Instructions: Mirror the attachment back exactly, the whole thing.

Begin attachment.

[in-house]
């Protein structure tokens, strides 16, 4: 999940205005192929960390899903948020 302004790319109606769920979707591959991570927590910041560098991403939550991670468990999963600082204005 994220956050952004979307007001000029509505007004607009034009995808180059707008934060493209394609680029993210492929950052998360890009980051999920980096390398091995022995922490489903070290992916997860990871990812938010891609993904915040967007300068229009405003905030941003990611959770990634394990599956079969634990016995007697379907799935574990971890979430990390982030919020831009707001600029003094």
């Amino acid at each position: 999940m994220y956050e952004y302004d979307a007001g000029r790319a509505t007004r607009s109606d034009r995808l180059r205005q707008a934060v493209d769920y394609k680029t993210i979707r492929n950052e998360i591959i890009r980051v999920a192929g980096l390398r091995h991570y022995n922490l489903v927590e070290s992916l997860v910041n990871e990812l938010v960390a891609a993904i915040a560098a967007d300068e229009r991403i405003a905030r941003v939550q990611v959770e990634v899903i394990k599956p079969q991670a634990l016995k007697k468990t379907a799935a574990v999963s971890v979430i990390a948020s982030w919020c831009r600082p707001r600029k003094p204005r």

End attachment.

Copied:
[in-house]
């Protein structure tokens, strides 16, 4: 999940205005192929960390899903948020 302004790319109606769920979707591959991570927590910041560098991403939550991670468990999963600082204005 994220956050952004979307007001000029509505007004607009034009995808180059707008934060493209394609680029993210492929950052998360890009980051999920980096390398091995022995922490489903070290992916997860990871990812938010891609993904915040967007300068229009405003905030941003990611959770990634394990599956079969634990016995007697379907799935574990971890979430990390982030919020831009707001600029003094």
């Amino acid at each position: 999940m994220y956050e952004y302004d979307a007001g000029r790319a509505t007004r607009s109606d034009r995808l180059r205005q707008a934060v493209d769920y394609k680029t993210i979707r492929n950052e998360i591959i890009r980051v999920a192929g980096l390398r091995h991570y022995n922490l489903v927590e070290s992916l997860v910041n990871e990812l938010v960390a891609a993904i915040a560098a967007d300068e229009r991403i405003a905030r941003v939550q990611v959770e990634v899903i394990k599956p079969q991670a634990l016995k007697k468990t379907a799935a574990v999963s971890v979430i990390a948020s982030w919020c831009r600082p707001r600029k003094p204005r």